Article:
CRAIG Hunter can pinpoint the exact moment he fell in love with singing.

“With my mum in the car, belting out Cher songs, on the way to nursery,” he says, promptly, adding with a laugh: “There’s not a single other person in the family who does this for a living. I’m the black sheep. Although I think my mum might be a secret singer...

“But my whole family is really supportive. I have an entourage in the audience, wherever I go, which I’m grateful for.”

The 26-year-old is starring in Stay, A Play, A Pie and A Pint’s latest production in the lunchtime theatre series at Oran Mor.

Glasgow Times: Craig in rehearsal with Daisy Ann FletcherCraig in rehearsal with Daisy Ann Fletcher (Image: Tommy Ga-Ken Wan)

Written by Jonathan O’Neill and Isaac Savage, recipients of the prestigious Bruce Millar Graduate Fellowship from the Royal Conservatoire of Scotland, it is the story of ex-lovers Kit and Rowan, brought back together to scatter the ashes of a loved one.

It also stars Daisy Ann Fletcher and it is directed by Melanie Bell, who was involved with the development of the musical and has worked extensively across NYC, London and Scotland as a director, writer, choreographer and actor.

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“It’s about love and loss and grief, and it’s been quite intense,” explains Craig. “Grief comes in a million shapes and sizes and it has been strange, getting to grips with these characters' version of it. It definitely makes you delve deep into your own psyche....”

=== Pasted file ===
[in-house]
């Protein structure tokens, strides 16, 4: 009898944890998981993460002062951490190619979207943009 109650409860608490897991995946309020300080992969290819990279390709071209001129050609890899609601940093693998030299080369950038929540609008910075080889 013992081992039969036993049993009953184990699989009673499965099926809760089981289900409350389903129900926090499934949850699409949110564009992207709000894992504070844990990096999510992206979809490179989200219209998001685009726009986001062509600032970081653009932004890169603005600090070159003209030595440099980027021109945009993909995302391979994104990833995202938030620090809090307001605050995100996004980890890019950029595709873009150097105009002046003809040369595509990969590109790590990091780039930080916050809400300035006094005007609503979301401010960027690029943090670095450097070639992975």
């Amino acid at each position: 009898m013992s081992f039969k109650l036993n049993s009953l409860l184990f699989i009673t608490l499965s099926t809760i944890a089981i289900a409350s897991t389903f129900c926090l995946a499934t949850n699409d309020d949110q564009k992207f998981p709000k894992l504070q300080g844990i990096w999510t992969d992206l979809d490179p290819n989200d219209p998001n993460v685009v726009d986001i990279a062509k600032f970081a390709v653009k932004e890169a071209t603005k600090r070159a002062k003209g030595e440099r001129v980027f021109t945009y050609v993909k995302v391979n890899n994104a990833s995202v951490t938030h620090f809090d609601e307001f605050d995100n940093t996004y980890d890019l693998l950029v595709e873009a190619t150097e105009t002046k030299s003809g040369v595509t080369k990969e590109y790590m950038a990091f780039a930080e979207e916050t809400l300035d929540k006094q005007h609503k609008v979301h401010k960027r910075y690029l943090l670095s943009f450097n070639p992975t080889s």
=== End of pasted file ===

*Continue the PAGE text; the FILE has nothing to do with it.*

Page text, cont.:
He adds, with a laugh: “I do have to really switch off when I get home. Watch some funny cat videos, that sort of thing.”

Craig grew up in the small Clyde Valley village of Crossford and studied drama firstly at what was Motherwell College (now New College Lanarkshire) and then at the Royal Conservatoire of Scotland in Glasgow.

“I joined am-dram groups to make friends, really - I wasn’t planning on doing it as a career,” he says.

Glasgow Times: Craig and Daisy Ann play ex-lovers, reunited to scatter the ashes of a loved oneCraig and Daisy Ann play ex-lovers, reunited to scatter the ashes of a loved one (Image: Tommy Ga-Ken Wan)

“I was going to university in Birmingham to study engineering, when my parents sat me down and said - are you SURE this is really what you want to do?”

He adds, smiling: “It’s like the opposite of what normally happens - my parents talked me INTO doing musical theatre. It’s like even though I couldn’t see it, other people could. And now I know it is exactly what I’m supposed to be doing.”

Craig also “stays afloat” by working as a swim teacher.

“I did it through uni, and it’s still a bit of a side hustle in between jobs,” he says, grinning. “Most people say, ‘you’re doing whit?’ But I love it.”

One of Craig’s first shows after graduating was Local Hero, a big-budget stage version of the Bill Forsyth movie, in London, swiftly followed by acclaimed folk musical A Mother’s Song, which premiered to rave reviews in Stirling.

Tackling themes of identity, motherhood and choice, it followed the story of three remarkable women at different moments in history, tracing the incredible journey of Scottish folk music across the Atlantic, and for a young actor not long out of his studies, Craig admits it was “an insane experience.”

“A Mother’s Son was crazy, and it has opened so many doors for me,” he explains. “Doing A Play, A Pie and A Pint is a real bucket list moment though.

“It’s intense, and there’s a quick turnaround, but after A Mother’s Song I feel ready to do anything.”

He adds, with a grin: “I no longer feel like I’m in the deep end without any armbands.”

Stay runs until Saturday, October 7.